Table 5, the influence of gender on GH and IGF-1 levels is shown. Non-significant (p>0.05) variances were observed in basal GH level among males (0.66± 0.80 ng/mL) and females (0.77± 0.92 ng/mL). Non-significant (p>0.05) differences in levels of GH2 and GH3 (8.38± 6.74 ng/mL), (5.05± 5.97 ng/mL), respectively in boys compared with their levels (8.14± 5.78 ng/mL), (4.96± 5.24 ng/mL), respectively in girls.

IGF-1 levels, the present study shows they were significant (p<0.05) decreases in males (187.36± 119.38ng/mL) compared with the females (214.12± 111.59 ng/mL).

The present results of basal GH level and their levels after stimulation (GH2 and GH3) are similar to those that stated by previous researchers such as [34].who indicated that no significant differences were found between girls and boys. Gender has a varying effect on stimulated GH secretion depending on the response type due to the complex links among sex steroids and sensor neuroendocrine systems that govern GH secretion Women have a higher pulse frequency and basal levels daytime, but men's GH production is largely nocturnal, with daytime quiescence [35].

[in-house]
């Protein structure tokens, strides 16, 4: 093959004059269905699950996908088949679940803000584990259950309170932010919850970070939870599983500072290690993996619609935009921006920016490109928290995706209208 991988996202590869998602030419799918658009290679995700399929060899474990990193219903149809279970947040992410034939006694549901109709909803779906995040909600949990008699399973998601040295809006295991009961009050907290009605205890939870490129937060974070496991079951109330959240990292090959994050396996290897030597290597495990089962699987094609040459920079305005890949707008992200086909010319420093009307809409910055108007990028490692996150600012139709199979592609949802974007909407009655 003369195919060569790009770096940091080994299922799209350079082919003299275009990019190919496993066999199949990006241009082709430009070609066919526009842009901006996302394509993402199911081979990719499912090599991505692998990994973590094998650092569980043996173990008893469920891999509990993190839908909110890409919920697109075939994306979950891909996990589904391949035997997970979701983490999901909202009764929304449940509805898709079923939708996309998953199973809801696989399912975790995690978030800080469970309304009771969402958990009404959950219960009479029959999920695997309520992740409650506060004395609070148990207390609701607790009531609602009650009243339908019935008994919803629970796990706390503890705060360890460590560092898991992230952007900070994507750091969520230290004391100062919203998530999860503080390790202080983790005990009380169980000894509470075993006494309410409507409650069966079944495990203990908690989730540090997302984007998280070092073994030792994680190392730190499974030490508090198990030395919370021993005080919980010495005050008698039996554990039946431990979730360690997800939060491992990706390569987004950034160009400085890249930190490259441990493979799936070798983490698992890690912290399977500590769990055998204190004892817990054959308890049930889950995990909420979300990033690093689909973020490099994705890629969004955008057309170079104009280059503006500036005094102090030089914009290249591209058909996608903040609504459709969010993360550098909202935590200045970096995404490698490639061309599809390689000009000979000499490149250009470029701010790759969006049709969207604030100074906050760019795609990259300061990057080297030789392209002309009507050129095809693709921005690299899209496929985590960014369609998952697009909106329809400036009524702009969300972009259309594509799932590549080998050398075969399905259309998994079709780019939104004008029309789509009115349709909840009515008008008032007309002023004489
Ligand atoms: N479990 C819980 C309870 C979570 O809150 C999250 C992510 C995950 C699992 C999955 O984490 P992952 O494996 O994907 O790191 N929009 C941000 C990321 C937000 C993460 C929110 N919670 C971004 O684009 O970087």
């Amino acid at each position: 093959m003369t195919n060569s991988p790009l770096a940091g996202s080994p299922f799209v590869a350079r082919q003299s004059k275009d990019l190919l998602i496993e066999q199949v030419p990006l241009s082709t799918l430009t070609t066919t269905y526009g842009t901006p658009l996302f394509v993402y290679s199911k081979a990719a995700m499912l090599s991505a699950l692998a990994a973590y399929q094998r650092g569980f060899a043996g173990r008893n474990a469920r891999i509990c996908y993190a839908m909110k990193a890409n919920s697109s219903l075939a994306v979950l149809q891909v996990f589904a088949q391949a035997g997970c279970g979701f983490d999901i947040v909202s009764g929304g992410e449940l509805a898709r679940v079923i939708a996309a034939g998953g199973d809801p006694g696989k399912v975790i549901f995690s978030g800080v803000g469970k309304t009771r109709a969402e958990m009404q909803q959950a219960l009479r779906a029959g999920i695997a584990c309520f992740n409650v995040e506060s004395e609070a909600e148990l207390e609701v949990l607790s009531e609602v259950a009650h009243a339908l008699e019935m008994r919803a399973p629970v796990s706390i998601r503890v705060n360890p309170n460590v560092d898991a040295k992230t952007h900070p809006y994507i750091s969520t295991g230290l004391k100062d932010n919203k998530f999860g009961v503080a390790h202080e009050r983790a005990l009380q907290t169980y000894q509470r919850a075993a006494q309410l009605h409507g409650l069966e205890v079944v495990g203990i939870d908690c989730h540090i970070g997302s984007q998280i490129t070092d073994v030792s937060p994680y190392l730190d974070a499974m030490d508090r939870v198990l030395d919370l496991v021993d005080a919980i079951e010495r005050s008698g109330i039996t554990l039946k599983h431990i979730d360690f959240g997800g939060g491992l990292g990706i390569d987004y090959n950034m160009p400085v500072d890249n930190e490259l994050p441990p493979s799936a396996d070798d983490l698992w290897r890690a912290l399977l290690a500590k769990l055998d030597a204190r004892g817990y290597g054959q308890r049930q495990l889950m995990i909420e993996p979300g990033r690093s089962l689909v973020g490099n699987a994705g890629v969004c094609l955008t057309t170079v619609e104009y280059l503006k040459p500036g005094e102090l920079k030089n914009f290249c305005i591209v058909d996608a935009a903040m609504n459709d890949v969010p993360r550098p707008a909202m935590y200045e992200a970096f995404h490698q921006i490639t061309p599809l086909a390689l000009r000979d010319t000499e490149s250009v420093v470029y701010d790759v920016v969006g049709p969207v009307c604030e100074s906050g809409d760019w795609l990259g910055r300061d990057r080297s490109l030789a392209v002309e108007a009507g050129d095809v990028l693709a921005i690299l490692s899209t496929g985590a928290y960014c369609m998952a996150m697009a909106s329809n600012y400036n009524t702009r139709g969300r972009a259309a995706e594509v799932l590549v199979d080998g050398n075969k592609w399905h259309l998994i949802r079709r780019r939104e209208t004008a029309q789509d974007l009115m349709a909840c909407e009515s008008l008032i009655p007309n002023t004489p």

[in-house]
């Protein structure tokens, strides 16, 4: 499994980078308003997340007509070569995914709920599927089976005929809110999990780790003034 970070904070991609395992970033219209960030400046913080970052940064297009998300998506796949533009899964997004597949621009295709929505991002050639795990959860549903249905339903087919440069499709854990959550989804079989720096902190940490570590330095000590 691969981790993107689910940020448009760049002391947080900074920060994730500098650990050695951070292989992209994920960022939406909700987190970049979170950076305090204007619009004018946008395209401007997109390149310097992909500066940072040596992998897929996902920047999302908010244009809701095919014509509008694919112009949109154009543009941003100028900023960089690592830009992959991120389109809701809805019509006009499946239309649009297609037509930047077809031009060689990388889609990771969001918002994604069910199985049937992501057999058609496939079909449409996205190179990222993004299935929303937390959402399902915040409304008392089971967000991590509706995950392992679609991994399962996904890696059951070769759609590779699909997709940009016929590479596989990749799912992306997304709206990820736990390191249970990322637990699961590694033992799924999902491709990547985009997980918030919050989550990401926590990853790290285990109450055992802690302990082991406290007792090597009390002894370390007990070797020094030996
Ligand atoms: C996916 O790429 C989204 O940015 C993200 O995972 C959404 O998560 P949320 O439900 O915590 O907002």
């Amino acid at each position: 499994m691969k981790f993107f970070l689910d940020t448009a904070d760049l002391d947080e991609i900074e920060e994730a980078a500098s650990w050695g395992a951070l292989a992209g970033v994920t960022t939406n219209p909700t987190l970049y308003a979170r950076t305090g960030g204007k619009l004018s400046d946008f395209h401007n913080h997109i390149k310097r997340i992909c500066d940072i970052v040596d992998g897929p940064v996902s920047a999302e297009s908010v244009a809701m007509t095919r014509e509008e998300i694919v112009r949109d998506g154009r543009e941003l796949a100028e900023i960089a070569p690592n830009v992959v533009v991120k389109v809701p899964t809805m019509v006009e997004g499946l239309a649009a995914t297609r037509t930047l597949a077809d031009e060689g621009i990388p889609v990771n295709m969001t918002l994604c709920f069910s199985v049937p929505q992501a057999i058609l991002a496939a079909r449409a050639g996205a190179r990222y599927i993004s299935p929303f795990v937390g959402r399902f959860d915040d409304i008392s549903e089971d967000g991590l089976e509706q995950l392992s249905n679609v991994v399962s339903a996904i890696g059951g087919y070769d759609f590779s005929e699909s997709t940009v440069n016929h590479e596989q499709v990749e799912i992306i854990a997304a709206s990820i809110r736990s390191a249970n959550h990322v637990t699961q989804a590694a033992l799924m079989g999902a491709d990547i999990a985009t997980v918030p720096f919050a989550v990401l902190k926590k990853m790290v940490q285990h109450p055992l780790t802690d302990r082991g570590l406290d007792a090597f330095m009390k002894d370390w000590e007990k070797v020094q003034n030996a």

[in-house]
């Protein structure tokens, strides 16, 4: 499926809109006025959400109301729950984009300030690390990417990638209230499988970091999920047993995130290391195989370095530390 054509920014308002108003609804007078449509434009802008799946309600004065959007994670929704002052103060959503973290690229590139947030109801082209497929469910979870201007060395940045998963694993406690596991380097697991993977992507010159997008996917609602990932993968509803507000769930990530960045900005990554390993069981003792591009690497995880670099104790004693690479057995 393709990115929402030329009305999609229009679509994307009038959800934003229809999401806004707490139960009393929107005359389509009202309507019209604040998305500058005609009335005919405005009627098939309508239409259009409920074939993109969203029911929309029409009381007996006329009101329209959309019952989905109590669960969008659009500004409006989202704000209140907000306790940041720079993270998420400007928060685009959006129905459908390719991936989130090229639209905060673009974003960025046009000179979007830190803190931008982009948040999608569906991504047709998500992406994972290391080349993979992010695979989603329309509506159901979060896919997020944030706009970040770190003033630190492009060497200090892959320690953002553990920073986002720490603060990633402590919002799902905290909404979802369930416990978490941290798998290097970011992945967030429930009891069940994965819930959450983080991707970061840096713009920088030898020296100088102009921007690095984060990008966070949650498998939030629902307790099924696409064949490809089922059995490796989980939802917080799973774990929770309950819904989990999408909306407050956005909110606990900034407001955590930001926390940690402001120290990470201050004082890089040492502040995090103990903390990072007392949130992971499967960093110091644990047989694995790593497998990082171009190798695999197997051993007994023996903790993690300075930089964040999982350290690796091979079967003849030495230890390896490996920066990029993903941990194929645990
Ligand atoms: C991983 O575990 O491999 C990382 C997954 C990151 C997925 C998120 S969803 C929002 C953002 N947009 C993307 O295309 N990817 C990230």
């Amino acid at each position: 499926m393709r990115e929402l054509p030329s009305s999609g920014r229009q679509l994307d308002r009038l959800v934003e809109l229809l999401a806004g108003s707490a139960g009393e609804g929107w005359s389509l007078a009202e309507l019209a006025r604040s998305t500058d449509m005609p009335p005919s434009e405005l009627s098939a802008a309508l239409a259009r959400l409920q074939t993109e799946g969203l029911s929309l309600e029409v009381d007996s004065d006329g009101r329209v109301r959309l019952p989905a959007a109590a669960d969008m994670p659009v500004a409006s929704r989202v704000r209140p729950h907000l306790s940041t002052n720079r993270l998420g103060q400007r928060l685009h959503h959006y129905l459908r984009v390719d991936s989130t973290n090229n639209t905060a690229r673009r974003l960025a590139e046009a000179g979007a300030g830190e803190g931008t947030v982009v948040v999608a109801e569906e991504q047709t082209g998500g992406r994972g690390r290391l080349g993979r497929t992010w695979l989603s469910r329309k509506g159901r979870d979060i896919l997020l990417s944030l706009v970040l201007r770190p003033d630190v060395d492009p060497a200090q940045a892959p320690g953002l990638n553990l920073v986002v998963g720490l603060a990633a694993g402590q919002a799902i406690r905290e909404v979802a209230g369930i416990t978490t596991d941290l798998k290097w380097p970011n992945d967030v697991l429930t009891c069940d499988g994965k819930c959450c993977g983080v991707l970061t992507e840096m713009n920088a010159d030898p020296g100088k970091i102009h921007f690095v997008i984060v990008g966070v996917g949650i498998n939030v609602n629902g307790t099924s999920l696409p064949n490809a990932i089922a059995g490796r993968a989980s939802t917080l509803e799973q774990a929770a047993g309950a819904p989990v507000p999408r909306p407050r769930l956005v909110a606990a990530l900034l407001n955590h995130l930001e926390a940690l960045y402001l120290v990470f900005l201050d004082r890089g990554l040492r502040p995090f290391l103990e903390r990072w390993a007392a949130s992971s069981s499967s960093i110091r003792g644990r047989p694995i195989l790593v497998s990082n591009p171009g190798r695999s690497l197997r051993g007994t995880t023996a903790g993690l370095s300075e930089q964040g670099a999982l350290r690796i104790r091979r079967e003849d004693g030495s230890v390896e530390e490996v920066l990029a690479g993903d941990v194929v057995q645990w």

In the current study, although the GH2 level was higher in boys than girls, but statistically the changes were not significant. However, the current findings are in disagreement with other study [36]. For men, the link between gonadal and GH status appears to be robust whereas for woman, it appears to be less so [37].

The current outcomes of GH3 was similar to [38] which reported non-significant differences after clonidine stimulation due the pulsating manner of the growth hormone excretion.

IGF-1 levels can be shown by other authors [39] reported that IGF-1 levels were greater in the girls than in boys. Estrogens suppress hepatic IGF-1 production, removing the negative feedback loop and resulting in higher GH levels. Also, IGF-1 levels starts out modest at birth progressively grow throughout childhood, peak soon before puberty, reach adult levels and then start to fall with age [40].